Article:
curry leaves


My favorite spice is actually a herb! I adore curry leaves. They have nothing to do with curry powder or curry! They are gorgeous green and shiny but the poor things have had to deal with such an identity crisis as people often mistake them as a substitute for curry powder when, in fact, they have no relation to each other (curry powder is ground spices such as cinnamon, turmeric, coriander etc. and depending on the powder, may or may not have curry leaves). Curry leaves, popularly known in India as Kari Patta, are aromatic and flavorful leaves that can change the taste of a dish quite dramatically by adding a pungent lemony flavor to dishes. I have found no herb that adequately duplicates their flavor. These are easily available in Asian grocery stores in and around the DC metro area. And, of course, on Amazon. If you want to grow them yourself, try nurseries like Acorn Creek: ask for curry leaves (Murraya koenigii), not a curry plant (Helichrysum italicum).


To bring out the best flavor in curry leaves, start with the basics: use fresh leaves as dried ones rarely have the same zing. Now, heat your oil until it shimmers (preferably unflavored oil like vegetable or grapeseed. No olive oil here as the taste will compete with that of the leaves). Then, add your curry leaves and spices (like whole red chilies, mustard seeds etc). Once this seasoning is ready, you can add in your vegetables (brussels sprouts and curry leaves are made for each other), rice or poultry.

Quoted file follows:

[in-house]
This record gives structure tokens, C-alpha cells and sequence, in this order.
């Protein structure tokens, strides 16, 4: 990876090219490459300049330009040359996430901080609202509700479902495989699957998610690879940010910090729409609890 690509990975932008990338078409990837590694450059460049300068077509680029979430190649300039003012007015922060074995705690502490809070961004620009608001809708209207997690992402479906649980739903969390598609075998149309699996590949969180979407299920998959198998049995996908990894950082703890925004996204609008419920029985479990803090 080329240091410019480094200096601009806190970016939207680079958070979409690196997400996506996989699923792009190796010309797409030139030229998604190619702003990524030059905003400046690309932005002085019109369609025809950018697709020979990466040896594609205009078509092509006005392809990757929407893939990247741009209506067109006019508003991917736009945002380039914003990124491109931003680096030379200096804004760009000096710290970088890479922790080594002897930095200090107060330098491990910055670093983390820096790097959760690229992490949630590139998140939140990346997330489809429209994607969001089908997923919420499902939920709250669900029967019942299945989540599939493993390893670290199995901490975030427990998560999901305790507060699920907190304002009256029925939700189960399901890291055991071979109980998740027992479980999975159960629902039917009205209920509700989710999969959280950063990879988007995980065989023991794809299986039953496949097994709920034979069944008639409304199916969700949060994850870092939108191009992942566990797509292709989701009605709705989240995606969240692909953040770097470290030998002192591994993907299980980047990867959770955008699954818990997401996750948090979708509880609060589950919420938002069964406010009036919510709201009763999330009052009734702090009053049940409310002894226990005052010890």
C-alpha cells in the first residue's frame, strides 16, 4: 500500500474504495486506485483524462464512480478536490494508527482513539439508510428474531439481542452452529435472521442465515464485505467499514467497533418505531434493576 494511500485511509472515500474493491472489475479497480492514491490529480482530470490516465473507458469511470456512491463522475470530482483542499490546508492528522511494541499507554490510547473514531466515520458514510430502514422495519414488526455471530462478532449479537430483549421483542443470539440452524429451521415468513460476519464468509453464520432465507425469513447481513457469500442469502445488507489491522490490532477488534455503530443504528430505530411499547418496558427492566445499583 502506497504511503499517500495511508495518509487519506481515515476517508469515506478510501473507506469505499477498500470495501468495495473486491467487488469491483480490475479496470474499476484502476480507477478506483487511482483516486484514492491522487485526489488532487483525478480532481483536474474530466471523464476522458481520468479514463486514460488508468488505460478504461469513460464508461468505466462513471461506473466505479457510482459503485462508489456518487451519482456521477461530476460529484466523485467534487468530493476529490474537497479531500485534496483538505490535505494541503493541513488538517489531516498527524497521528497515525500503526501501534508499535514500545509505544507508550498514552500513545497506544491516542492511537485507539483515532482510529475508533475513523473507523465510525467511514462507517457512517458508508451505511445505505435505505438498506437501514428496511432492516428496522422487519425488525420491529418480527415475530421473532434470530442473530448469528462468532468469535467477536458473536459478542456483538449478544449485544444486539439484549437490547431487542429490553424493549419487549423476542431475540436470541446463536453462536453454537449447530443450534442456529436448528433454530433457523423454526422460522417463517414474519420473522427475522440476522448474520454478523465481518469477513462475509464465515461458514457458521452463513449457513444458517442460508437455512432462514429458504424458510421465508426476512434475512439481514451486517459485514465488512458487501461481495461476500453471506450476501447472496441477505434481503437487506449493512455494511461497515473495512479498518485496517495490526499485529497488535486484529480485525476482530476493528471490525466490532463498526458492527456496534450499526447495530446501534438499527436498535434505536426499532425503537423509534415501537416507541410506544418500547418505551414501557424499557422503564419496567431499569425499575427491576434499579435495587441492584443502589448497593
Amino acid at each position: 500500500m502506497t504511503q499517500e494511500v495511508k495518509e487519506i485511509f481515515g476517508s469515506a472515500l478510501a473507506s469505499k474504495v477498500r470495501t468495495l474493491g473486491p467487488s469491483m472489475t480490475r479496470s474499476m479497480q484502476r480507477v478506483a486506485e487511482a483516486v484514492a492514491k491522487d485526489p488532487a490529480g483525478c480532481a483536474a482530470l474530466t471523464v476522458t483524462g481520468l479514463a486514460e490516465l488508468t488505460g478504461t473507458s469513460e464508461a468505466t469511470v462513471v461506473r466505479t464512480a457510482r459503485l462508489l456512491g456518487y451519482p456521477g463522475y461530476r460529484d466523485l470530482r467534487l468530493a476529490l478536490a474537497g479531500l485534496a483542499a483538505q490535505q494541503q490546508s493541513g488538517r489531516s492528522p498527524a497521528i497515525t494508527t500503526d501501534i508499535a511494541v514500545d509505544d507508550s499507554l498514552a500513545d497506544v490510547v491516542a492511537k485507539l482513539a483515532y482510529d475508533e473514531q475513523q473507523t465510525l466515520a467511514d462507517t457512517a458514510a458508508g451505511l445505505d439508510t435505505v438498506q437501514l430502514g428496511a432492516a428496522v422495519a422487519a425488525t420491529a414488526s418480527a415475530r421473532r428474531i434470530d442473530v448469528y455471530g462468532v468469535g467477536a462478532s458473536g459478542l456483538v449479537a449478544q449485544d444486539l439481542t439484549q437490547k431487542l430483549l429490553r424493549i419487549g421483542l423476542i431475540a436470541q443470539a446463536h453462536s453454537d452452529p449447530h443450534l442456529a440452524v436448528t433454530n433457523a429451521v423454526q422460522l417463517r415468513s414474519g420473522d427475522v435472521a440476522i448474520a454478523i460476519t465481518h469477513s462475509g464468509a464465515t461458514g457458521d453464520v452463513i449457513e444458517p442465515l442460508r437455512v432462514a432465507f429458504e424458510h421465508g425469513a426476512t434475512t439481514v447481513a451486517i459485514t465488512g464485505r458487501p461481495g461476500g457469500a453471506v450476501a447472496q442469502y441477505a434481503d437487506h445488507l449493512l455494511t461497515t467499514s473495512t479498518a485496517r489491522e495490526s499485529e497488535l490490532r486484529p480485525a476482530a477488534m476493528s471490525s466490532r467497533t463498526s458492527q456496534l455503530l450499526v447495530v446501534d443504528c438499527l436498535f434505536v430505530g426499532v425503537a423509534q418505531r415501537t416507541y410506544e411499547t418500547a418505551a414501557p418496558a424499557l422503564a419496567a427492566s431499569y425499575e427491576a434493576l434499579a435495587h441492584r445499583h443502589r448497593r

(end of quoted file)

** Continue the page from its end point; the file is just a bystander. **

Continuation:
Another way is to create the seasoned oil and pour it over a prepared dish as a hot garnish. For instance, you can pour the oil over a bowl of plain yogurt, cooked white rice or stewed lentils! I crush the leaves with my fingers and use them to bring a lemony punch to cocktails. You can also add them to your bread batter when baking bread for a whole new experience!

Monica enjoys finding new way to use curry leaves and recommends her Curry Leaf Bread.

Monica Bhide, is a culinary cultivator of flavor and spices. She is the author of Modern Spice. Her work has appeared in The Washington Post, Food & Wine, Bon Appetit, Eating Well, Gilt Taste, and many other prestigious publications. You can learn more about Monica on her blog, A Life of Spice.

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